So the core of the Ukrainian conflict, of the uprising of mainly young people in Kyiv against authoritarian rule and their quest for dignity was nothing else than an expression of the autonomy of the individual. The Ukrainian people, dominated by a small ruling elite, stood up to become citizens claiming their rights. The Ukrainian people converted themselves from a heteronomous object of politics into the self-determining subject of Ukrainian politics and this way started a new chapter in Ukrainian political history.

It goes without saying that such a political revolution in Ukraine, if it is successful, becomes an imminent danger for the current political elite in Russia, as it would ignite the suppressed Russian opposition showing that resistance against the autocracy is possible and self-determination an option with future. This was and is a danger for those few autocrats still remaining in power. It can be no wonder that those in power in Moscow interfered in this uprising. Ukraine with a democratic parliamentary system based on the rule of law would spread the virus of democracy and could ignite an uprising against the autocracy in the Kremlin as well as in Belarus.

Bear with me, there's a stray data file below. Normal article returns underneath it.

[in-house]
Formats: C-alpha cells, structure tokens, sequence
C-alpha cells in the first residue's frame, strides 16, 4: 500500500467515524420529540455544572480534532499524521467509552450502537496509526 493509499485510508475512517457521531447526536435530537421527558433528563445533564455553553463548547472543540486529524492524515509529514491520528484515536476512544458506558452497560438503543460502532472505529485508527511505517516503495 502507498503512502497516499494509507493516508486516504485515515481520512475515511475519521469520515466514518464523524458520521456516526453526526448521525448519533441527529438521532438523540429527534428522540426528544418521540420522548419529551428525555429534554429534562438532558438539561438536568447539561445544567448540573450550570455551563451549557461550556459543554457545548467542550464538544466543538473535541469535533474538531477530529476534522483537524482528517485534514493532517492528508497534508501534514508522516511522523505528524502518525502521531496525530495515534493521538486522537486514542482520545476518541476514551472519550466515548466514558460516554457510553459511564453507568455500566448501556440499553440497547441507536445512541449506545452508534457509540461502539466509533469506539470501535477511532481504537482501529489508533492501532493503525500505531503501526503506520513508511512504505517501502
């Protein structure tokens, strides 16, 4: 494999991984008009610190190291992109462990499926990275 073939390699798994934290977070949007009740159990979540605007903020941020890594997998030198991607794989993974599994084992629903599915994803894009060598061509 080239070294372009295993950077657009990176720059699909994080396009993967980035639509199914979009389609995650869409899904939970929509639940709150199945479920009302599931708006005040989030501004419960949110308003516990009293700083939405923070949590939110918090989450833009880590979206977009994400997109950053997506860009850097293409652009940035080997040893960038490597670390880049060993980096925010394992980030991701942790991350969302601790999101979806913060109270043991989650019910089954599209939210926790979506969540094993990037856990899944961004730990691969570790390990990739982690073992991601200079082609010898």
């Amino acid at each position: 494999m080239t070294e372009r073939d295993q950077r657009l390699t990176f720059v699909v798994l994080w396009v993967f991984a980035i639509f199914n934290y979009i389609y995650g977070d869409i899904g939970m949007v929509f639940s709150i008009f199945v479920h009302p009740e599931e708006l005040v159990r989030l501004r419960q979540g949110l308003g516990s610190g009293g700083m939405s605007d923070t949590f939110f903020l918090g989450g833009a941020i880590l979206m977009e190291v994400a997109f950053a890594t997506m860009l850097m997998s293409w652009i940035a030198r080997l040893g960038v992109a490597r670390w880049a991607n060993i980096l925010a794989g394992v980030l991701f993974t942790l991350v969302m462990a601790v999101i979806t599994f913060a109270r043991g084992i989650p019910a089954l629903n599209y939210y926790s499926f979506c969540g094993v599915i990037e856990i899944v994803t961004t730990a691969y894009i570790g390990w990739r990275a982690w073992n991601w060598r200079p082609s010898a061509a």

Taking this into consideration,

the struggle for Ukraine with Russia interfering in Eastern Ukraine turns out to be not primarily an inter-state war between two neighbors over conflicting interests but rather an ideological controversy between two very controversial political systems within Ukraine, with Russia playing a decisive role.

A democratic system is based on the acceptance of its citizens as far and as long as their respective rights are respected; if not, democracy comes to an end very quickly. In contrast, an autocratic system is not based on the acceptance of its citizens but on force. As people are usually not freely devoted to their autocrat, internal acceptance often is created by directing the attention to an external enemy trying to rally the people behind the leader and flag.

Ukrainian society was split over the issue of the described political revolution. Many Ukrainians not only in eastern Ukraine positioned themselves in defense of the traditional Russian political and cultural system they were used to. For them, the Russian world ideology offered an alternative interpretation of this political struggle.

The Russian world embraces different religiously-based Great Russian ideologies serving as important legitimation for a reconstruction of the – metaphysically comprehended – Great Russian empire. Great Russian ideologies and dreams of a Great Russian empire implicitly deny the Ukrainian nation and sovereign state the right of existence. Different narratives of Ukrainian history are told depending on political positions in this struggle. For example, the famous baptism of Prince Volodymyr in 988 in the Crimean peninsula, which led to the baptism of the medieval kingdom of Kyivan Rus is used to legitimize Russia’s annexation of the Crimea in 2014.

4. The essence of the war over Ukraine

Snapshot from the trailer of the film “War of chimeras” about the war in Donbas.